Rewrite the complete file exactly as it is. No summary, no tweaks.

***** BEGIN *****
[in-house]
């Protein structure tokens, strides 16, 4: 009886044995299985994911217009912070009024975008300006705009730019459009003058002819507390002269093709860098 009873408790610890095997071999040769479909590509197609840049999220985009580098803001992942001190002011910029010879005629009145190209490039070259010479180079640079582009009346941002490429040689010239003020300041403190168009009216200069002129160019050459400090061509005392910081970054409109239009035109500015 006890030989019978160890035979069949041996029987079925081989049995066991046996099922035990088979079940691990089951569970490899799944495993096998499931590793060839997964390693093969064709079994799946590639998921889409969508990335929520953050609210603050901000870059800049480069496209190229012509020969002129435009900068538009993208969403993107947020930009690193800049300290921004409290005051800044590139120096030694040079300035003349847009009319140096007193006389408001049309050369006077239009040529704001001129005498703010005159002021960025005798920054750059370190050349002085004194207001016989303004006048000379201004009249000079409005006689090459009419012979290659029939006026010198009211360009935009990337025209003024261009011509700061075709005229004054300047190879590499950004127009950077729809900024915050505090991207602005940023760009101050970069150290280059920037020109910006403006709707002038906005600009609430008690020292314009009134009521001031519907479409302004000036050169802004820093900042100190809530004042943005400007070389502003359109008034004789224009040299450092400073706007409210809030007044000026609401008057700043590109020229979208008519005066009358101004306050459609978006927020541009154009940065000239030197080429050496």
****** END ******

[in-house]
């Protein structure tokens, strides 16, 4: 009886044995299985994911217009912070009024975008300006705009730019459009003058002819507390002269093709860098 009873408790610890095997071999040769479909590509197609840049999220985009580098803001992942001190002011910029010879005629009145190209490039070259010479180079640079582009009346941002490429040689010239003020300041403190168009009216200069002129160019050459400090061509005392910081970054409109239009035109500015 006890030989019978160890035979069949041996029987079925081989049995066991046996099922035990088979079940691990089951569970490899799944495993096998499931590793060839997964390693093969064709079994799946590639998921889409969508990335929520953050609210603050901000870059800049480069496209190229012509020969002129435009900068538009993208969403993107947020930009690193800049300290921004409290005051800044590139120096030694040079300035003349847009009319140096007193006389408001049309050369006077239009040529704001001129005498703010005159002021960025005798920054750059370190050349002085004194207001016989303004006048000379201004009249000079409005006689090459009419012979290659029939006026010198009211360009935009990337025209003024261009011509700061075709005229004054300047190879590499950004127009950077729809900024915050505090991207602005940023760009101050970069150290280059920037020109910006403006709707002038906005600009609430008690020292314009009134009521001031519907479409302004000036050169802004820093900042100190809530004042943005400007070389502003359109008034004789224009040299450092400073706007409210809030007044000026609401008057700043590109020229979208008519005066009358101004306050459609978006927020541009154009940065000239030197080429050496």